Skip to content

Language on websites

Identifying the language of a web page, as well as the language of its individual parts, helps to ensure that screen readers will correctly pronounce the content.

For an overview of this issue, see Language in our IT Accessibility Checklist.


Defining language in HTML

In HTML the language of content is identified using the lang attribute, the value of which is a standard BCP 47 Language Code. For example the following tag identifies the entire HTML document as being an English:

<html lang="en">

If a paragraph, table cell, list item, or any other block of text changes from the default language of the page, that too must be marked up with a lang attribute. For example, imagine that our English document contains a short paragraph in French, as in the following example:

<p lang="fr">Vaut mieux prévenir que guérir.</p>

Defining language in content management systems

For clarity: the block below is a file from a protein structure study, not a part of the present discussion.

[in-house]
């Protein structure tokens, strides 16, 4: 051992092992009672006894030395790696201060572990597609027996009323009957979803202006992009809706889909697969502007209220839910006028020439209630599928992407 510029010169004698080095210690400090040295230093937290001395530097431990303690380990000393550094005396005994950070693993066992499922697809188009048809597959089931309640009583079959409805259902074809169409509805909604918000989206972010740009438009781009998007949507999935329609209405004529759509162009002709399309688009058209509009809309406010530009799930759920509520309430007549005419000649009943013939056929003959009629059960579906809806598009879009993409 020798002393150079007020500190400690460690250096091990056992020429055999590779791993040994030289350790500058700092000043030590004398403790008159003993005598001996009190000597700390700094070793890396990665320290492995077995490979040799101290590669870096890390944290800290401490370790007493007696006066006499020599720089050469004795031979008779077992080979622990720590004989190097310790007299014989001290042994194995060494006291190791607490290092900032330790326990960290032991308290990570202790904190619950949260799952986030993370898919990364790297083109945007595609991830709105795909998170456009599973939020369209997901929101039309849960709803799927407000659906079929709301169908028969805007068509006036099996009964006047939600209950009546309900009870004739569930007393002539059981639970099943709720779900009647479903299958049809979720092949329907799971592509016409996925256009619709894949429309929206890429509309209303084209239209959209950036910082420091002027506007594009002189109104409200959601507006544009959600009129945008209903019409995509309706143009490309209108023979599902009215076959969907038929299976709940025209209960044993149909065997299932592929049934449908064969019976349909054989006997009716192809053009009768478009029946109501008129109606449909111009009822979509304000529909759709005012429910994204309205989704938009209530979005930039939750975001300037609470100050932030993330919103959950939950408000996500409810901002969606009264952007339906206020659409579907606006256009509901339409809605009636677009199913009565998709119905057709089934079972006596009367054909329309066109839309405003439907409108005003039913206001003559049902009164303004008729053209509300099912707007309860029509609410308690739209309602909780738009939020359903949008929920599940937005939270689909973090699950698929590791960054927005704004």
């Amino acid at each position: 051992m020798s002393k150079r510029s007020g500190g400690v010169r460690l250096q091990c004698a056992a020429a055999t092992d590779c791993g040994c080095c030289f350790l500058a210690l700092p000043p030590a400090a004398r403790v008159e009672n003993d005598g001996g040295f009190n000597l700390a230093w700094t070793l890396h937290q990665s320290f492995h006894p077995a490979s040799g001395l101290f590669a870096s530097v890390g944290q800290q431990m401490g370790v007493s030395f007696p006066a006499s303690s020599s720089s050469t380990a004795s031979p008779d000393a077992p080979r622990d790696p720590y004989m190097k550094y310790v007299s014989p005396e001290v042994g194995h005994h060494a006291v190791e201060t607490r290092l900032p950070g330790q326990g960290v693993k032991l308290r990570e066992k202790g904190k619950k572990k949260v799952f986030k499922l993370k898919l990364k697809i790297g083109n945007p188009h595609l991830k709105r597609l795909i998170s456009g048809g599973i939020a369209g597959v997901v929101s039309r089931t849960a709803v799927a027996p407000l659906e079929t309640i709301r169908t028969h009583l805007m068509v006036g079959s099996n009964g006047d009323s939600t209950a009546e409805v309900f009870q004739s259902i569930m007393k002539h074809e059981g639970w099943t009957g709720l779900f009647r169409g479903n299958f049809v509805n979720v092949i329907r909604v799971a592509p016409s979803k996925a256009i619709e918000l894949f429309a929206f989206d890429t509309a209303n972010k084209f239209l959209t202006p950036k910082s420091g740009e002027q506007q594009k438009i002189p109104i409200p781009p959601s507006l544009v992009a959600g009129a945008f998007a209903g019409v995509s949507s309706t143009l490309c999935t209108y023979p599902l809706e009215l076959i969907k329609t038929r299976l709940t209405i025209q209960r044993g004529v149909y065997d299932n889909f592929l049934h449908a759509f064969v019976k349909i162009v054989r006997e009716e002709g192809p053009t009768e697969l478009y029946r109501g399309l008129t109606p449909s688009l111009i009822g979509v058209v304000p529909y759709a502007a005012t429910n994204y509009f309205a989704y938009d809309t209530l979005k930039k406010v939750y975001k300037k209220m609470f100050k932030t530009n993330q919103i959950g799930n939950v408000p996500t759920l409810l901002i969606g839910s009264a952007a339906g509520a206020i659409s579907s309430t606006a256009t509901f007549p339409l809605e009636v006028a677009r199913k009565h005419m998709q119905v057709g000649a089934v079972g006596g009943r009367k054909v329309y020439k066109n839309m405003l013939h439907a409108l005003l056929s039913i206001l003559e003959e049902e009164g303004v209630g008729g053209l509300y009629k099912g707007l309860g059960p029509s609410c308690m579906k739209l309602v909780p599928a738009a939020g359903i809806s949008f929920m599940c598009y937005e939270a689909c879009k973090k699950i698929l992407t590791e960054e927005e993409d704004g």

WordPress, Drupal, and other content management systems all have a rich content editor for authoring content.  Most, if not all, of these products automatically add a lang attribute to the <html> element on all pages within a website. The default language of the website can be specified in the website settings.

Unfortunately, few if any rich content editors provide a mechanism for identifying the language of parts within a page. Therefore, the only way to specify the language of parts of the page is to switch to your editor’s HTML view and add lang attributes to the outer HTML element of any foreign language content, as explained in the preceding section.  After doing so and saving the page, be sure to inspect your source code to be sure your editor preserved the code you added. If your editor is stripping out lang attributes after you’ve added them, talk to your website admin, as this is likely a configurable setting.